How the ocelot came to Trinidad

An ocelot at the El Socorro Centre for Wildlife Conservation in Freeport.  - Photo by Marvin Hamilton
An ocelot at the El Socorro Centre for Wildlife Conservation in Freeport. - Photo by Marvin Hamilton

In the wild, ocelots are widely distributed, and they can be found from as far north as Texas in the United States to as a far south as Argentina.

But did you know that Trinidad is one of the few islands on which you can find these medium-sized neotropical felines?

“Trinidad is special in terms of being included in the range of the ocelot because it’s one of the few islands that you see ocelots on,” said wildlife biologist Dr Luke Rostant.

Dr Rostant does research on mammals with the department of life sciences at the University of the West Indies (UWI).

So, how did ocelots come to exist in Trinidad?

Well, it’s important to know that Trinidad was once connected to the South American mainland but broke off thousands of years ago. However, some South American animals like the ocelot would have remained and survived on the new island.

While ocelots are found in Trinidad, they aren’t in Tobago.

Evidence suggests they once existed in Tobago but there are varying accounts on the natural causes which led to their extinction on the island overtime.

“It (the ocelot) is likely playing a really important role in regulating the number of different species within the rainforests of Trinidad,” said Dr Rostant.

The chances of seeing an ocelot in the wild is rare given they are solitary animals which means they often live alone for most of their lives.

Though ocelots are special animals and should be protected, they do face threats like habitat destruction from deforestation.

An ocelot feeding at the El Socorro Centre for Wildlife Conservation in Freeport. No two ocelots have the same spots and markings. - Photo by Marvin Hamilton

They also face the risk of being killed in human-wildlife conflict.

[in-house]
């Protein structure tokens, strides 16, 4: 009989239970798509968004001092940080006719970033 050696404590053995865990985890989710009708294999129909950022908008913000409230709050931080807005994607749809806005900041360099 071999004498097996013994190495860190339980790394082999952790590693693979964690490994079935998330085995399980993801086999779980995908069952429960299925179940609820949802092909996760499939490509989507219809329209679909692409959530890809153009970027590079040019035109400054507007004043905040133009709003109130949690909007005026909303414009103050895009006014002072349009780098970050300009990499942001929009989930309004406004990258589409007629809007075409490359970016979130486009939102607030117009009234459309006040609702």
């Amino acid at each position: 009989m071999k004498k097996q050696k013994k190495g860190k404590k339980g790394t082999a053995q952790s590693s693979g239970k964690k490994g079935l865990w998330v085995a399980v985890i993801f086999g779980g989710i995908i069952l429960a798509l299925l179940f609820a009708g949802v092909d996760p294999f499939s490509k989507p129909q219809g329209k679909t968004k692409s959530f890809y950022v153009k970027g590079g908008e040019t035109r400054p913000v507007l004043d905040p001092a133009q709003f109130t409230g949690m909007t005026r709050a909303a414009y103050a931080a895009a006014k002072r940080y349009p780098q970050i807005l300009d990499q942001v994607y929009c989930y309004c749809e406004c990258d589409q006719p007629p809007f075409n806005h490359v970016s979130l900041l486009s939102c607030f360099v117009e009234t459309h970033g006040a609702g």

Sometimes ocelots are killed by farmers who complain they eat their livestock or by hunters who say they prey on agouti leaving less for them to hunt.

But Dr Rostant said more research needs to be done on these claims.

While ocelots are known to feed on birds and forest rodents, little is known about their diets in Trinidad including if they actually do eat agouti.

“We don’t believe that agoutis are under any threat from ocelots because there are a lot of agoutis out there.

“I can say there have been reports from farmers that ocelots do prey upon things like chickens and ducks which can be a problem.

“But I will of course advise that farmers shouldn’t take matters into their own hands.”

To learn more about their diets, researchers are working on a plan to collect the waste of ocelots and analyse it to see what they eat.

But there’s a lot more to learn about ocelots in Trinidad which includes doing a species population count to determine just how many there are on the island.

Dr Rostant along with other researchers from the UWI, and the Environmental Management Authority, are working to learn more about the ocelots.

Part of their research involves using technology known as camera trapping to get more data about ocelots.

Often placed on trees in the forests, to study wildlife, camera traps are cameras which are automatically triggered by the movement of animals.

Ocelots have a special characteristic which help researchers identify different ocelots in the images caught by camera traps.

“The nice thing about ocelots is that they have a unique coat. No two ocelots would have the same spots and rosettes (markings)," said Dr Rostant.

In TT, the ocelot is designated as an environmentally sensitive species (ESS).

“What comes with the ESS designation is the development of species management plans, species recovery plans to ensure that the species persist within wild.”


"How the ocelot came to Trinidad"

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